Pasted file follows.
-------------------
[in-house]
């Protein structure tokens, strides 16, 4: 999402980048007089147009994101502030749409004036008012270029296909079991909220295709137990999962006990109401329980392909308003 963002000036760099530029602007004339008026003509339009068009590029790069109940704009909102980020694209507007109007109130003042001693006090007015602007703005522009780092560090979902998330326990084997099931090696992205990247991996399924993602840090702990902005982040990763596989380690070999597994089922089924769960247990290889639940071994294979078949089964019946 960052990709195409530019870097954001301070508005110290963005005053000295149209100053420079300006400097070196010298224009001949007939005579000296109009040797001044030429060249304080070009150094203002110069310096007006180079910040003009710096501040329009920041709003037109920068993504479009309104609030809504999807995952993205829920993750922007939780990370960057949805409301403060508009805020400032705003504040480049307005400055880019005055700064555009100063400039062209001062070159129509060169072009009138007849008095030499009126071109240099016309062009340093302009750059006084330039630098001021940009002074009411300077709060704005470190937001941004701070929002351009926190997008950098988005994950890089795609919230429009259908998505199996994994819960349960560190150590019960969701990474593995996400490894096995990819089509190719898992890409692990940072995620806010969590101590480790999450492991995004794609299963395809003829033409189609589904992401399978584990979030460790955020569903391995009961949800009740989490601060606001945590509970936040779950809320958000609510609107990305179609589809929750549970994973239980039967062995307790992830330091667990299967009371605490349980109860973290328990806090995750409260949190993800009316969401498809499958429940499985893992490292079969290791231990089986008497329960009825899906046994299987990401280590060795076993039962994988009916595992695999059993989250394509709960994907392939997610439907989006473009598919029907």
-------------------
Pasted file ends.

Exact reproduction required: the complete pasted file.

[in-house]
């Protein structure tokens, strides 16, 4: 999402980048007089147009994101502030749409004036008012270029296909079991909220295709137990999962006990109401329980392909308003 963002000036760099530029602007004339008026003509339009068009590029790069109940704009909102980020694209507007109007109130003042001693006090007015602007703005522009780092560090979902998330326990084997099931090696992205990247991996399924993602840090702990902005982040990763596989380690070999597994089922089924769960247990290889639940071994294979078949089964019946 960052990709195409530019870097954001301070508005110290963005005053000295149209100053420079300006400097070196010298224009001949007939005579000296109009040797001044030429060249304080070009150094203002110069310096007006180079910040003009710096501040329009920041709003037109920068993504479009309104609030809504999807995952993205829920993750922007939780990370960057949805409301403060508009805020400032705003504040480049307005400055880019005055700064555009100063400039062209001062070159129509060169072009009138007849008095030499009126071109240099016309062009340093302009750059006084330039630098001021940009002074009411300077709060704005470190937001941004701070929002351009926190997008950098988005994950890089795609919230429009259908998505199996994994819960349960560190150590019960969701990474593995996400490894096995990819089509190719898992890409692990940072995620806010969590101590480790999450492991995004794609299963395809003829033409189609589904992401399978584990979030460790955020569903391995009961949800009740989490601060606001945590509970936040779950809320958000609510609107990305179609589809929750549970994973239980039967062995307790992830330091667990299967009371605490349980109860973290328990806090995750409260949190993800009316969401498809499958429940499985893992490292079969290791231990089986008497329960009825899906046994299987990401280590060795076993039962994988009916595992695999059993989250394509709960994907392939997610439907989006473009598919029907």